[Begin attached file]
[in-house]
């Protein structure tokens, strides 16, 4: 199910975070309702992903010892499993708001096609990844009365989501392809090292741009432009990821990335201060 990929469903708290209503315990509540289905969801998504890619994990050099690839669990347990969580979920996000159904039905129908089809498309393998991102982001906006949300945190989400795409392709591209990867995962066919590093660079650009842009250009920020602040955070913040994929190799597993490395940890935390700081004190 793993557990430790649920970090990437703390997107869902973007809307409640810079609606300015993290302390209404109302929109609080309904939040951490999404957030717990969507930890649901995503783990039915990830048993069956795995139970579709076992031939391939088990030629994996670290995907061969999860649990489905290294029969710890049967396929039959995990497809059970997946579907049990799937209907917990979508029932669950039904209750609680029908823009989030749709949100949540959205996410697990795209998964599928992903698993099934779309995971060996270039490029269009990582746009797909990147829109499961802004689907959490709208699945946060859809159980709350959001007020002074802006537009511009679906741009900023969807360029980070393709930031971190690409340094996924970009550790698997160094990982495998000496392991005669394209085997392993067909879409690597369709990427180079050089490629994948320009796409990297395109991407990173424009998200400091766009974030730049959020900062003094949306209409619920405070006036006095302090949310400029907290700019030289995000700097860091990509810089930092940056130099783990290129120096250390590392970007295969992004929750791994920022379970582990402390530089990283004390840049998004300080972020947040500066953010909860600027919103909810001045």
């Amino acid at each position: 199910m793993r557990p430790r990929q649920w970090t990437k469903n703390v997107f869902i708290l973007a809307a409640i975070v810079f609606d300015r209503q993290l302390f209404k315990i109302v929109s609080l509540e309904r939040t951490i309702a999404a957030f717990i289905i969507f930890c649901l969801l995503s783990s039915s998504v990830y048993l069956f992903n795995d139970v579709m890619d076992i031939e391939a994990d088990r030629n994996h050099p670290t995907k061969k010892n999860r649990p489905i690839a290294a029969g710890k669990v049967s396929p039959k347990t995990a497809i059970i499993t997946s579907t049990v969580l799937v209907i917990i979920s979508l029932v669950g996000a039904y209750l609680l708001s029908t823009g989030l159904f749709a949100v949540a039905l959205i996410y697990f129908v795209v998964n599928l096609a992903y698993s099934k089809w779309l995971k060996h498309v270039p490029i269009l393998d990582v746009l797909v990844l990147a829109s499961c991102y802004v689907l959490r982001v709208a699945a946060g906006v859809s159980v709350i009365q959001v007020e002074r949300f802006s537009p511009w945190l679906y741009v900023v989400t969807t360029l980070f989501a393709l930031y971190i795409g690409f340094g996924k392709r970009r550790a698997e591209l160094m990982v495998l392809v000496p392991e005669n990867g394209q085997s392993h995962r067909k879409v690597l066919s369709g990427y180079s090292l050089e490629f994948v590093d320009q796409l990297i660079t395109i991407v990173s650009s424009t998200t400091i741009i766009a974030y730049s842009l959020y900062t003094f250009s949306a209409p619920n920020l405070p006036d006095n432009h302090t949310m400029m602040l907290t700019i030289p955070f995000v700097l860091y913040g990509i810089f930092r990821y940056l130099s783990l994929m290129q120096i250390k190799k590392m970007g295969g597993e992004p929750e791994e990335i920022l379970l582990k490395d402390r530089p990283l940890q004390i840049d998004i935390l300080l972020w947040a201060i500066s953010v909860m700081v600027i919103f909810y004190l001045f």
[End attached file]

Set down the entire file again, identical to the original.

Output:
[in-house]
């Protein structure tokens, strides 16, 4: 199910975070309702992903010892499993708001096609990844009365989501392809090292741009432009990821990335201060 990929469903708290209503315990509540289905969801998504890619994990050099690839669990347990969580979920996000159904039905129908089809498309393998991102982001906006949300945190989400795409392709591209990867995962066919590093660079650009842009250009920020602040955070913040994929190799597993490395940890935390700081004190 793993557990430790649920970090990437703390997107869902973007809307409640810079609606300015993290302390209404109302929109609080309904939040951490999404957030717990969507930890649901995503783990039915990830048993069956795995139970579709076992031939391939088990030629994996670290995907061969999860649990489905290294029969710890049967396929039959995990497809059970997946579907049990799937209907917990979508029932669950039904209750609680029908823009989030749709949100949540959205996410697990795209998964599928992903698993099934779309995971060996270039490029269009990582746009797909990147829109499961802004689907959490709208699945946060859809159980709350959001007020002074802006537009511009679906741009900023969807360029980070393709930031971190690409340094996924970009550790698997160094990982495998000496392991005669394209085997392993067909879409690597369709990427180079050089490629994948320009796409990297395109991407990173424009998200400091766009974030730049959020900062003094949306209409619920405070006036006095302090949310400029907290700019030289995000700097860091990509810089930092940056130099783990290129120096250390590392970007295969992004929750791994920022379970582990402390530089990283004390840049998004300080972020947040500066953010909860600027919103909810001045």
């Amino acid at each position: 199910m793993r557990p430790r990929q649920w970090t990437k469903n703390v997107f869902i708290l973007a809307a409640i975070v810079f609606d300015r209503q993290l302390f209404k315990i109302v929109s609080l509540e309904r939040t951490i309702a999404a957030f717990i289905i969507f930890c649901l969801l995503s783990s039915s998504v990830y048993l069956f992903n795995d139970v579709m890619d076992i031939e391939a994990d088990r030629n994996h050099p670290t995907k061969k010892n999860r649990p489905i690839a290294a029969g710890k669990v049967s396929p039959k347990t995990a497809i059970i499993t997946s579907t049990v969580l799937v209907i917990i979920s979508l029932v669950g996000a039904y209750l609680l708001s029908t823009g989030l159904f749709a949100v949540a039905l959205i996410y697990f129908v795209v998964n599928l096609a992903y698993s099934k089809w779309l995971k060996h498309v270039p490029i269009l393998d990582v746009l797909v990844l990147a829109s499961c991102y802004v689907l959490r982001v709208a699945a946060g906006v859809s159980v709350i009365q959001v007020e002074r949300f802006s537009p511009w945190l679906y741009v900023v989400t969807t360029l980070f989501a393709l930031y971190i795409g690409f340094g996924k392709r970009r550790a698997e591209l160094m990982v495998l392809v000496p392991e005669n990867g394209q085997s392993h995962r067909k879409v690597l066919s369709g990427y180079s090292l050089e490629f994948v590093d320009q796409l990297i660079t395109i991407v990173s650009s424009t998200t400091i741009i766009a974030y730049s842009l959020y900062t003094f250009s949306a209409p619920n920020l405070p006036d006095n432009h302090t949310m400029m602040l907290t700019i030289p955070f995000v700097l860091y913040g990509i810089f930092r990821y940056l130099s783990l994929m290129q120096i250390k190799k590392m970007g295969g597993e992004p929750e791994e990335i920022l379970l582990k490395d402390r530089p990283l940890q004390i840049d998004i935390l300080l972020w947040a201060i500066s953010v909860m700081v600027i919103f909810y004190l001045f």